(Application no. 42276/08)



20 May 2010



This judgment has become final under Article 44 § 2 of the Convention. It may be subject to editorial revision.


In the case of Kurochkin v. Ukraine,

The European Court of Human Rights (Fifth Section), sitting as a Chamber composed of:

Peer Lorenzen, President, 
 Karel Jungwiert, 
 Rait Maruste, 
 Mark Villiger, 
 Isabelle Berro-Lefèvre, 
 Mirjana Lazarova Trajkovska, judges, 
 Mykhaylo Buromenskiy, ad hoc judge,
and Claudia Westerdiek, Section Registrar,

Having deliberated in private on 27 April 2010,

Delivers the following judgment, which was adopted on the last-mentioned date:


1.  The case originated in an application (no. 42276/08) against Ukraine lodged with the Court under Article 34 of the Convention for the Protection of Human Rights and Fundamental Freedoms (“the Convention”) by a Ukrainian national, Mr Vladyslav Volodymyrovych Kurochkin (“the applicant”), on 1 August 2008.

2.  The applicant was represented by Mr Kostyantyn Buzadzhy, a lawyer practising in Kyiv. The Ukrainian Government (“the Government”) were represented by their Agent, Mr Yuriy Zaytsev.

3.  The applicant alleged that annulment of the adoption of a minor boy in his case violated his rights under Articles 6 § 1, 8 and 13 of the Convention.

4.  On 15 January 2009 the President of the Fifth Section decided to give notice of the application to the Government. It was also decided to examine the merits of the application at the same time as its admissibility (Article 29 § 3) and to give priority to the case under Rule 41 of the Rules of Court.



5.  The applicant was born in 1955 and lives in Kyiv.

6.  On 26 July 2004 the applicant and his wife, Mrs K., adopted V.G., an orphan boy born in 1993.

7.  From January 2005, due to conflicts between the applicant's wife on one hand and the applicant and V.G. on the other, they ceased to keep a joint household and the applicant's wife subsequently moved to their summer house.

8.  In October 2006 the applicant sought annulment of his marriage with Mrs K. before the Shevchenkivskyy District Court of Kyiv (the Shevchenkivsky Court).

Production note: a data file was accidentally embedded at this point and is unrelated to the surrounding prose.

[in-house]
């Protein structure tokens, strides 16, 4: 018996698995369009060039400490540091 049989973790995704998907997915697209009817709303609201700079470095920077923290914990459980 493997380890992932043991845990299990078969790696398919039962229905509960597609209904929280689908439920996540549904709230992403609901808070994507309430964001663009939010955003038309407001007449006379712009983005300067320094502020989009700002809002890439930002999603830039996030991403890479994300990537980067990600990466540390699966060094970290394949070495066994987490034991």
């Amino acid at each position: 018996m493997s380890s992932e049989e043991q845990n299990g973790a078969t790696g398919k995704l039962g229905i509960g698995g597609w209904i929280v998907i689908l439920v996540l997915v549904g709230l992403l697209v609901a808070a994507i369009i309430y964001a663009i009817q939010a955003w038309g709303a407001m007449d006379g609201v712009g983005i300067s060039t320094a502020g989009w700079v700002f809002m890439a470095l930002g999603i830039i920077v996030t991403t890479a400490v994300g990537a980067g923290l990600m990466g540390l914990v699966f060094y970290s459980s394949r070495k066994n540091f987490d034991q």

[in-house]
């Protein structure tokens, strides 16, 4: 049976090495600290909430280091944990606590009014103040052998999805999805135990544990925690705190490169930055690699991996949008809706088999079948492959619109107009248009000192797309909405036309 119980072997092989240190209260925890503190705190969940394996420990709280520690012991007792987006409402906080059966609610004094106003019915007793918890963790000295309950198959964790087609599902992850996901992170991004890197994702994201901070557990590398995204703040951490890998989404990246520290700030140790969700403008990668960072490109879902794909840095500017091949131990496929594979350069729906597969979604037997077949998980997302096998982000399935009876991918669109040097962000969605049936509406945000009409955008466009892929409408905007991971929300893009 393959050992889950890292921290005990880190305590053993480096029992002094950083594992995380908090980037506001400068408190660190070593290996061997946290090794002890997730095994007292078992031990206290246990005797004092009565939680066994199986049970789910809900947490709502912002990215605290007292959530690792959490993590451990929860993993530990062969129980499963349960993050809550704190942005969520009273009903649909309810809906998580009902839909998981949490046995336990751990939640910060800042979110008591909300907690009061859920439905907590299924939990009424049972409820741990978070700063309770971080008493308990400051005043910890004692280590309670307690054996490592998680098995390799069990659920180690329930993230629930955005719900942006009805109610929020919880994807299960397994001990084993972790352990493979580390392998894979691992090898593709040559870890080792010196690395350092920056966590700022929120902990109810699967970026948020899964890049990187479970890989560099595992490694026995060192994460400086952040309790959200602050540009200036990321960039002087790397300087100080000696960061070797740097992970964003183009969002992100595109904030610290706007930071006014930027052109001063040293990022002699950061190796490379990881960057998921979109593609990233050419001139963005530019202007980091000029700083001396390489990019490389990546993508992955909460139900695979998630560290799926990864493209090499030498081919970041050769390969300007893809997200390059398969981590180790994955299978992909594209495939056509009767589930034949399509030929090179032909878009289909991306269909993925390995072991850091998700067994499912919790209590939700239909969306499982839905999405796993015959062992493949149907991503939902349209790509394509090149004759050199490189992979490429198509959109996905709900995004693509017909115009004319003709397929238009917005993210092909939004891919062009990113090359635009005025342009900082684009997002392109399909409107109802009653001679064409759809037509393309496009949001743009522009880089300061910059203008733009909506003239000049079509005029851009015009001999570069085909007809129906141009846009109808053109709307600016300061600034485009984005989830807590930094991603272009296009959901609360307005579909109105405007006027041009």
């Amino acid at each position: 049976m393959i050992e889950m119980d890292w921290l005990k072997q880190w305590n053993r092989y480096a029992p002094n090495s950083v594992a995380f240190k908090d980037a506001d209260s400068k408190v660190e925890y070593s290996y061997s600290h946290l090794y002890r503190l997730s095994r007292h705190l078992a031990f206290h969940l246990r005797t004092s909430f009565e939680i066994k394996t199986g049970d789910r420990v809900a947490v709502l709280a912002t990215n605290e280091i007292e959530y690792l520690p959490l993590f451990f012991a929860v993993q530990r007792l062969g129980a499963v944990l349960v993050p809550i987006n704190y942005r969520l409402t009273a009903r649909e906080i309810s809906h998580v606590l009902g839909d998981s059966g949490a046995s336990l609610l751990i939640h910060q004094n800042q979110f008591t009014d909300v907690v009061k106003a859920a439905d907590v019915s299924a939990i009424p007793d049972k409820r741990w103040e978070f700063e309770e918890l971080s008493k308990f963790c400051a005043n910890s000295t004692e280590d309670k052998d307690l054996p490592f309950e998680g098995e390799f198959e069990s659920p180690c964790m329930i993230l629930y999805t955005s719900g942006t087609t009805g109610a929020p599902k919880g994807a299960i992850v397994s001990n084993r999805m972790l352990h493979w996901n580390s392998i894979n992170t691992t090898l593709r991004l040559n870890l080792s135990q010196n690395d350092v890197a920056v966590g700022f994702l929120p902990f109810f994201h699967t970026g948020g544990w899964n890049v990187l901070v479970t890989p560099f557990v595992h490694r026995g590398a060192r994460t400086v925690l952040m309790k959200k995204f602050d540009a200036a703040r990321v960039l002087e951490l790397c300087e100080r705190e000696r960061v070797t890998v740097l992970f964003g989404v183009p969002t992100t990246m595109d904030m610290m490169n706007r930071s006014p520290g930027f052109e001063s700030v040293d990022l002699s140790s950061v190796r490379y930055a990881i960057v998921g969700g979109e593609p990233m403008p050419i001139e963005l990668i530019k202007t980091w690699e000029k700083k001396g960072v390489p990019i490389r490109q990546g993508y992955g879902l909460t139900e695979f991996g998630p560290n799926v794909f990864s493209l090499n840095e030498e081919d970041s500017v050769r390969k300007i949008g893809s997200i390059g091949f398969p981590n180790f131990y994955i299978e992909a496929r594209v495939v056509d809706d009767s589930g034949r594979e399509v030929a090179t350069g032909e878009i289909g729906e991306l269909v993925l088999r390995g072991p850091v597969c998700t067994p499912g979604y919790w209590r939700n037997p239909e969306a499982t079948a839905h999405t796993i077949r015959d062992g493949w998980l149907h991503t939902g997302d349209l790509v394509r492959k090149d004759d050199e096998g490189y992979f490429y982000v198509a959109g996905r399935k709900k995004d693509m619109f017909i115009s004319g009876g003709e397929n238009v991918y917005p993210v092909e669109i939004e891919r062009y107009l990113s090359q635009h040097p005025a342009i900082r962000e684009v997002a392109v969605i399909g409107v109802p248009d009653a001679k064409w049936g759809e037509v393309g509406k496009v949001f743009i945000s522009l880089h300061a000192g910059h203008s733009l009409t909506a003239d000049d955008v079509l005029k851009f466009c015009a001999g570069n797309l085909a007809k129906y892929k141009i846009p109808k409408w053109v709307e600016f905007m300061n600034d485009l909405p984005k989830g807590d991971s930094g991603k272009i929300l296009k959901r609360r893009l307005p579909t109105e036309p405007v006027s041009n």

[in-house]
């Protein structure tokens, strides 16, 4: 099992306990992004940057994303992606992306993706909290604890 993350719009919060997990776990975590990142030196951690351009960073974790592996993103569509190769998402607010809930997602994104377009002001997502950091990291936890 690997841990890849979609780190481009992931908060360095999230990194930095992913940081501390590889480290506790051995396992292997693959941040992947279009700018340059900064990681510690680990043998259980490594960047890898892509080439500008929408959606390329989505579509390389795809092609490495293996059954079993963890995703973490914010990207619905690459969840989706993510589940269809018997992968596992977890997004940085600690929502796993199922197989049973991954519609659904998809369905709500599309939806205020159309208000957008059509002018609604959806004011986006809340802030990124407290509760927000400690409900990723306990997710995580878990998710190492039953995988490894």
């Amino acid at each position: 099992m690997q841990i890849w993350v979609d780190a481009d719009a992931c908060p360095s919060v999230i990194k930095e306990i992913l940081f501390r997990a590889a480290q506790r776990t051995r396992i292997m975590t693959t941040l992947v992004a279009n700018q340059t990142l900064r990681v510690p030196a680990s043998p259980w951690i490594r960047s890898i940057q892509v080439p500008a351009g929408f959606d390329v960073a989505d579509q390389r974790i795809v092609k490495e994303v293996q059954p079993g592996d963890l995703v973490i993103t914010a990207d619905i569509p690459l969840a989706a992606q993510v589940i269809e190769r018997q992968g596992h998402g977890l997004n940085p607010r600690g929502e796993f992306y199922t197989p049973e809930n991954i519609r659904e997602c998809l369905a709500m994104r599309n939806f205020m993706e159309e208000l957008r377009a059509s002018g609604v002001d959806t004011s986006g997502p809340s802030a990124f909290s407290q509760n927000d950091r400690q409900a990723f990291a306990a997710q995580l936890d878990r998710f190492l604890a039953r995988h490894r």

9.  On 27 October 2006 the child welfare authority of the Vyshgorod Administration (Вишгородська районна державна адміністрація Київської області) delivered its opinion, at the request of Mrs K., on annulment of the adoption of V.G. It found that the relations between the adoptee and Mrs K. were negative, while the applicant had authority over the adoptee and positive relations with him. The report also mentioned that the boy had expressed the wish to stay with his adoptive father and that the applicant was willing to take care of the boy's upbringing. It finally recommended cancelling the adoption with respect to the applicant and his wife, as the relations between the latter had deteriorated, which had a negative effect on the boy, so that it would not serve his interests to stay in his adoptive family.

10.  In November 2006 the applicant's then wife requested the Vyshgorod Court to annul the adoption of the child by her and her husband, on the grounds that the child had attacked her physically on several occasions and that her husband, who had been present during one of the incidents, had refused to stop the attacks. She supported her claim by the report of 27 October 2006.

11.  In the course of the proceedings both the applicant and the child objected to Mrs K.'s request for annulment of the adoption by the applicant. The applicant did not object to the annulment of the adoption in respect of Mrs K. He also denied that he had ever witnessed Mrs K. being physically attacked by V.G.

12.  Meanwhile, on 6 March 2007 the applicant and Mrs K. divorced.

13.  On 20 July 2007 the applicant married Ms V.T.

14.  On 9 August 2007 the Shevchenkivskyy Court allowed the request of the applicant's former wife and annulled the adoption of V.G. by her and by the applicant. In particular, referring to Article 238 § 1 (3) of the Family Code, the court held that the adoption by the applicant's former wife was to be annulled in view of the fact that relations between her and the adoptee had worsened, rendering it impossible for them to live as a family. The court based its findings on the statements of Mrs K. and medical evidence of injuries sustained by her. The court also referred to the testimonies of neighbours of the family and a report on V.G.'s personality of 9 August 2006 provided by his school that stated that he behaved aggressively, insulted and threatened the neighbours and on some occasions had beaten some of his schoolmates. The report of 9 August 2006 also mentioned that this aggressive attitude and lack of respect for others were hereditary traits and required treatment by specialists. The child welfare authority supported the claims of Mrs K. and submitted that annulment of the adoption would be to the benefit of the boy.